Make Less, Spend More: Real Income Declines but Spending Jumps in March

-edited

The BEA finally caught up with the government shutdown. It released February and March spending and income data today.

Disposable personal income is flat and real disposable income is negative but consumers are spending more anyway.

That is the message from the BEA's Personal Income and Outlays reports for February and March, both released today.

March

  • Personal income increased $11.4 billion (0.1 percent) in March according to estimates released today by the Bureau of Economic Analysis. Disposable personal income (DPI) increased $0.6 billion, (less than 0.1 percent) and personal consumption expenditures (PCE) increased $123.5 billion (0.9 percent).
  • Real DPI decreased 0.2 percent in March, and real PCE increased 0.7 percent. The PCE price index increased 0.2 percent. Excluding food and energy, the PCE price index increased less than 0.1 percent.
  • In March, real PCE increased $87.4 billion, which reflected a $66.3 billion increase in spending on goods and an increase of $27.9 billion in spending on services. Within goods, increases were widespread, with spending on motor vehicles and parts the leading contributor. Within services, the largest contributor to the increase was spending on health care.

February

  • Personal income increased $35.6 billion (0.2 percent) in February. Disposable personal income increased $23.0 billion (0.1 percent), and personal consumption expenditures increased $11.7 billion (0.1 percent).
  • Real DPI increased less than 0.1 percent in February, and real PCE decreased less than 0.1 percent. The PCE price index increased 0.1 percent. Excluding food and energy, the PCE price index increased 0.1 percent.
  • The increase in personal income in February primarily reflected increases in compensation of employees, government social benefits to persons, and personal dividend income that were partially offset by a decrease in personal interest income.
  • In February, real PCE decreased $2.8 billion, which reflected a $23.4 billion decrease in spending on goods. This was partially offset by an increase of $16.4 billion in spending on services (table 7). Within goods, food and beverages purchased for off-premises consumption was the leading contributor to the decrease. Within services, the largest contributor to the increase was spending on household electricity and gas.

Synopsis

Make less, spend more.

This data, released today, was supposedly already factored into the GDP report for the first quarter.

These reports strongly suggest the government slowdown had a far bigger impact than expected.

Mike "Mish" Shedlock

Comments (11)
No. 1-8
2banana
2banana

Usually happens when there is good public confidence in the economy.

++++

Make less, spend more.

Bam_Man
Bam_Man

Since the world is going to end in less than 12 years, we might as well spend it all now.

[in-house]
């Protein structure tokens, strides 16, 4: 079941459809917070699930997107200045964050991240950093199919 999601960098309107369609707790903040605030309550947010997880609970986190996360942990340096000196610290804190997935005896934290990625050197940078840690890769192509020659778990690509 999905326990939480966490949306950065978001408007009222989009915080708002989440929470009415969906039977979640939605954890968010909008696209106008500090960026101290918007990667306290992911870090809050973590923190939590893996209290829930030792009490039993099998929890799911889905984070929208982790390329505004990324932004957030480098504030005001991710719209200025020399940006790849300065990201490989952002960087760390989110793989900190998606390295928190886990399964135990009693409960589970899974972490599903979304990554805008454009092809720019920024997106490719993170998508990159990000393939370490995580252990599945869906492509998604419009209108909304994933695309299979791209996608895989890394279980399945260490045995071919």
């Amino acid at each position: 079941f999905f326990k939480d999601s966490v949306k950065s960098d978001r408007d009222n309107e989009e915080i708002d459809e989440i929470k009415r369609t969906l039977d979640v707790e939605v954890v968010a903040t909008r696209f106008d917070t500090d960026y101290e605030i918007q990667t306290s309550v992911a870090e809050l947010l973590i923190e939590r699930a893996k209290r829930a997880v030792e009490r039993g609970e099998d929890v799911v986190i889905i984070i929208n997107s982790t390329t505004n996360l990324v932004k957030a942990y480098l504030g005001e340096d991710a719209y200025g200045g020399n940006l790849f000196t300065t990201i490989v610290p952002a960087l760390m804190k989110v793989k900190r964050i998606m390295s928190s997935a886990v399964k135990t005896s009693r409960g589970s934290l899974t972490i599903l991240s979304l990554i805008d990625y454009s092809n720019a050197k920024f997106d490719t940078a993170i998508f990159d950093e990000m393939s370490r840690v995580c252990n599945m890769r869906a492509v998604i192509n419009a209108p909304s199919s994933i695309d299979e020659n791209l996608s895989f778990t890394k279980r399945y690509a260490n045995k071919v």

jivefive99
jivefive99

I still think consumers are just catching up with the credit that was restored after it was lost (via bankruptcies) and clawed back right after 2008 (two of my credit cards had my available credit involuntarily reduced right after the 2008 crisis). Once consumers spend all the newly available credit, the Great Nowhere will begin.

AWC
AWC

Not to worry. The Fed has an election to print!

Mish
Mish

Editor

"Since the world is going to end in less than 12 years, we might as well spend it all now."

I proposed that as well. Borrow as much as you can. Have a party. The world won't be here in 12 years.

bradw2k
bradw2k

WSJ says we're in the Goldilocks zone. So everyone, including da bears, is complacent af. The S&P is hitting CPI-adjusted all-time highs right about ... now, and everyone is like "Meh, the business outlook isn't really that super great compared to these price multiples, but as long as the Fed does nothing, at worst markets might correct an itsy bit later this year ... and maybe not until after Trump's re-election."

Tawdzilla
Tawdzilla

Reminds me of 2005-2006 when personal savings rate went negative. At the time, I became very concerned about this, and confided in a few people to see what their reaction would be. Nobody got it.

2 years later...the economy buckled under the weight of the debt.

Realist
Realist

First; one month does not make a trend. But it does make for great headlines and sound bites.

Second; looking at the 5 months in the chart, incomes actually increased more than spending over the 5 month span.

Third; comments included several good reasons that explain why people might spend more than they earn for a time period, including: Increased consumer confidence, increases in asset or on-paper wealth, better credit conditions, fear of the world ending.

I would add a few more possible reasons: the continuing addition of 100k+ jobs each month for the last 10 years, and lower taxes for some.

In addition, there is another possible factor; aging baby boomers. The large number of boomers always had a disproportionate effect on the US economy. Now that this still rather large cohort is in their retirement or decumulation phase, many of them are tapping into their retirement savings and spending some of what they have accumulated during their working years. And since boomers hold a lot of US wealth, it’s pretty easy for them as a group to keep spending more than they earn for the foreseeable future. I don’t have specific stats on this. Perhaps someone else does?